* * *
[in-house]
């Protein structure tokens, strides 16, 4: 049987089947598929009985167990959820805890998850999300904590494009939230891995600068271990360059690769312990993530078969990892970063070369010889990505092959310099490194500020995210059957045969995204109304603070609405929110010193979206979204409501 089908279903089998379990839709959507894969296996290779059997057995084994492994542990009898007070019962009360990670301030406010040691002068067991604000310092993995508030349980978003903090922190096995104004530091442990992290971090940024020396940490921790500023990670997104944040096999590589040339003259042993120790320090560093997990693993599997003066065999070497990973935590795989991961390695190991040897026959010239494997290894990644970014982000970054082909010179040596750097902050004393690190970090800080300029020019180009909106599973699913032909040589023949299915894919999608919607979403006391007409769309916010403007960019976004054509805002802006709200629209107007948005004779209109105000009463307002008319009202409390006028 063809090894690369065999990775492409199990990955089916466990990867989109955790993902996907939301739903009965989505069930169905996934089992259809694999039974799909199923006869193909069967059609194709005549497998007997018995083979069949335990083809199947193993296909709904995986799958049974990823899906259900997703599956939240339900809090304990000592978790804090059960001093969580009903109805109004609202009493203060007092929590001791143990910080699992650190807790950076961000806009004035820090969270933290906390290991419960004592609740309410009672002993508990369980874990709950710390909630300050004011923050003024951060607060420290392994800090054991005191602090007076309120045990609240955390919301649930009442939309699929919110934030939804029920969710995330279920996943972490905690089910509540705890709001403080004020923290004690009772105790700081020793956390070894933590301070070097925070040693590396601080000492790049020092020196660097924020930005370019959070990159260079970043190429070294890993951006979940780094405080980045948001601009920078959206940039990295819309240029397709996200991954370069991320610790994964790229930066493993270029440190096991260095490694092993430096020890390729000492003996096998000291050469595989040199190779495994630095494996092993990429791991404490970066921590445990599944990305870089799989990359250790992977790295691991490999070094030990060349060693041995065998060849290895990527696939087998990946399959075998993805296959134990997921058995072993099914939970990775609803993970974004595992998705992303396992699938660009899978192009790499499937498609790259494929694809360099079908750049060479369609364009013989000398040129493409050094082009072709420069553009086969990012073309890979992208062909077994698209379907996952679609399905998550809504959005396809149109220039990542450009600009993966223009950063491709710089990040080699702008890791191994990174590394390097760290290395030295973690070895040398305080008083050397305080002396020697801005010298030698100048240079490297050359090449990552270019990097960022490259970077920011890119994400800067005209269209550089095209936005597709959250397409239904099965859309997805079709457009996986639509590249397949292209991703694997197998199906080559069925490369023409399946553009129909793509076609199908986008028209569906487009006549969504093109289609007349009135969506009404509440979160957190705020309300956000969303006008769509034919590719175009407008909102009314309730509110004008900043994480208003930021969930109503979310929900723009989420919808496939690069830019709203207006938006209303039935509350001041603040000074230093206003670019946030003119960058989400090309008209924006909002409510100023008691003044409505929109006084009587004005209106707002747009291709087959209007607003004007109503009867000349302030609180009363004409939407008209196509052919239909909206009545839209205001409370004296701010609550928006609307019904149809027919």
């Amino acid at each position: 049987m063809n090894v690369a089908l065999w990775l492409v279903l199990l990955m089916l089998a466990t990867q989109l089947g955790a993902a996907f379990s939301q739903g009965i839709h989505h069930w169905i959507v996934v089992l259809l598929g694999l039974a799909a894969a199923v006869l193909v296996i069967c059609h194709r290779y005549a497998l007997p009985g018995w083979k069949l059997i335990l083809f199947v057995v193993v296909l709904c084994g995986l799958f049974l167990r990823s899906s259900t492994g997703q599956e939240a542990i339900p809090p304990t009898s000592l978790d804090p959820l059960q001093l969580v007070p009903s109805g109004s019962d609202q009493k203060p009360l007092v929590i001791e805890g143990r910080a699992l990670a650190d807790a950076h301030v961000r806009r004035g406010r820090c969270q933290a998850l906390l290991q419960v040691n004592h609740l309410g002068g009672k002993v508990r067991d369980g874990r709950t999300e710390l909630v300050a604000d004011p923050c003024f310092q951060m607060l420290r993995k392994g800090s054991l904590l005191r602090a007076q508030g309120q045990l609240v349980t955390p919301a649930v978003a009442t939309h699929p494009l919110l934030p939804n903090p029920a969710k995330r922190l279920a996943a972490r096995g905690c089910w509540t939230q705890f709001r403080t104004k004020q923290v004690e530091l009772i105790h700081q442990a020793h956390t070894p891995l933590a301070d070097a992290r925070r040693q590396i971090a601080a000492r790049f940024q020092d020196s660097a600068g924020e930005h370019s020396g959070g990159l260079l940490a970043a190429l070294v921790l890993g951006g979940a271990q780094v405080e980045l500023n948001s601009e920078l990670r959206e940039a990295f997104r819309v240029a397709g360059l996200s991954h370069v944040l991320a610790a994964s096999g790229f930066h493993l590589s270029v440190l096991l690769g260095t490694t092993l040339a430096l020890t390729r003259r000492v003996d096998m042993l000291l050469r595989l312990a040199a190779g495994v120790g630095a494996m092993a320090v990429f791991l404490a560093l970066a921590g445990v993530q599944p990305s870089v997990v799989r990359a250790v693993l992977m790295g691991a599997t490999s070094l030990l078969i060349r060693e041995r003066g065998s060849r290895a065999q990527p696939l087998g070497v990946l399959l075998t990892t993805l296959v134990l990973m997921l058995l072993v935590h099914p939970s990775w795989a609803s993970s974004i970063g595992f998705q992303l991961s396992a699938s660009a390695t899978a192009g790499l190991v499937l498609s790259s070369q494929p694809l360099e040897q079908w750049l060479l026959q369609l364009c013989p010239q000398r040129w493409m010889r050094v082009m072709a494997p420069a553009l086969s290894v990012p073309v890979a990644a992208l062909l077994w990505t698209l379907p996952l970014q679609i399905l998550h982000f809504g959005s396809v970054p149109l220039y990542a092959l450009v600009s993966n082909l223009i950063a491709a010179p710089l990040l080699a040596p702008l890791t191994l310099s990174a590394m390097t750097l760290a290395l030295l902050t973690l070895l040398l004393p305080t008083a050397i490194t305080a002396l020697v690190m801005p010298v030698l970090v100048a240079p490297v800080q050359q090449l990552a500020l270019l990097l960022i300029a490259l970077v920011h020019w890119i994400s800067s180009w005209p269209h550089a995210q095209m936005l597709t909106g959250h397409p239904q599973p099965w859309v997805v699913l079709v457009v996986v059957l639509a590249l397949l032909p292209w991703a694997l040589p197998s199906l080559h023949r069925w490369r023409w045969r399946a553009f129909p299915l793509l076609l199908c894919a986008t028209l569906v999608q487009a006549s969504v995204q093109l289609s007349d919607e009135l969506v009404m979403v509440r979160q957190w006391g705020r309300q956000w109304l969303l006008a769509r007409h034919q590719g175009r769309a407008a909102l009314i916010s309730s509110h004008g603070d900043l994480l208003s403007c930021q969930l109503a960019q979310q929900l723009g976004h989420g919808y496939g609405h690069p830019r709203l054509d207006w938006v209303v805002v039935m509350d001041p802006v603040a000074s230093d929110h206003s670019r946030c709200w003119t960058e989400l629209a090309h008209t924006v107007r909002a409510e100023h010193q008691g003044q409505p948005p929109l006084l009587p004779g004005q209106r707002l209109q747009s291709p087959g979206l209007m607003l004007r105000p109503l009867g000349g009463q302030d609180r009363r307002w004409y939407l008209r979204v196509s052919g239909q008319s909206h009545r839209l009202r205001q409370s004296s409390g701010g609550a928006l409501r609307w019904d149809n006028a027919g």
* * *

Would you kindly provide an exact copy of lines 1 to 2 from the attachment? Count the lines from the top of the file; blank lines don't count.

[in-house]
């Protein structure tokens, strides 16, 4: 049987089947598929009985167990959820805890998850999300904590494009939230891995600068271990360059690769312990993530078969990892970063070369010889990505092959310099490194500020995210059957045969995204109304603070609405929110010193979206979204409501 089908279903089998379990839709959507894969296996290779059997057995084994492994542990009898007070019962009360990670301030406010040691002068067991604000310092993995508030349980978003903090922190096995104004530091442990992290971090940024020396940490921790500023990670997104944040096999590589040339003259042993120790320090560093997990693993599997003066065999070497990973935590795989991961390695190991040897026959010239494997290894990644970014982000970054082909010179040596750097902050004393690190970090800080300029020019180009909106599973699913032909040589023949299915894919999608919607979403006391007409769309916010403007960019976004054509805002802006709200629209107007948005004779209109105000009463307002008319009202409390006028 063809090894690369065999990775492409199990990955089916466990990867989109955790993902996907939301739903009965989505069930169905996934089992259809694999039974799909199923006869193909069967059609194709005549497998007997018995083979069949335990083809199947193993296909709904995986799958049974990823899906259900997703599956939240339900809090304990000592978790804090059960001093969580009903109805109004609202009493203060007092929590001791143990910080699992650190807790950076961000806009004035820090969270933290906390290991419960004592609740309410009672002993508990369980874990709950710390909630300050004011923050003024951060607060420290392994800090054991005191602090007076309120045990609240955390919301649930009442939309699929919110934030939804029920969710995330279920996943972490905690089910509540705890709001403080004020923290004690009772105790700081020793956390070894933590301070070097925070040693590396601080000492790049020092020196660097924020930005370019959070990159260079970043190429070294890993951006979940780094405080980045948001601009920078959206940039990295819309240029397709996200991954370069991320610790994964790229930066493993270029440190096991260095490694092993430096020890390729000492003996096998000291050469595989040199190779495994630095494996092993990429791991404490970066921590445990599944990305870089799989990359250790992977790295691991490999070094030990060349060693041995065998060849290895990527696939087998990946399959075998993805296959134990997921058995072993099914939970990775609803993970974004595992998705992303396992699938660009899978192009790499499937498609790259494929694809360099079908750049060479369609364009013989000398040129493409050094082009072709420069553009086969990012073309890979992208062909077994698209379907996952679609399905998550809504959005396809149109220039990542450009600009993966223009950063491709710089990040080699702008890791191994990174590394390097760290290395030295973690070895040398305080008083050397305080002396020697801005010298030698100048240079490297050359090449990552270019990097960022490259970077920011890119994400800067005209269209550089095209936005597709959250397409239904099965859309997805079709457009996986639509590249397949292209991703694997197998199906080559069925490369023409399946553009129909793509076609199908986008028209569906487009006549969504093109289609007349009135969506009404509440979160957190705020309300956000969303006008769509034919590719175009407008909102009314309730509110004008900043994480208003930021969930109503979310929900723009989420919808496939690069830019709203207006938006209303039935509350001041603040000074230093206003670019946030003119960058989400090309008209924006909002409510100023008691003044409505929109006084009587004005209106707002747009291709087959209007607003004007109503009867000349302030609180009363004409939407008209196509052919239909909206009545839209205001409370004296701010609550928006609307019904149809027919």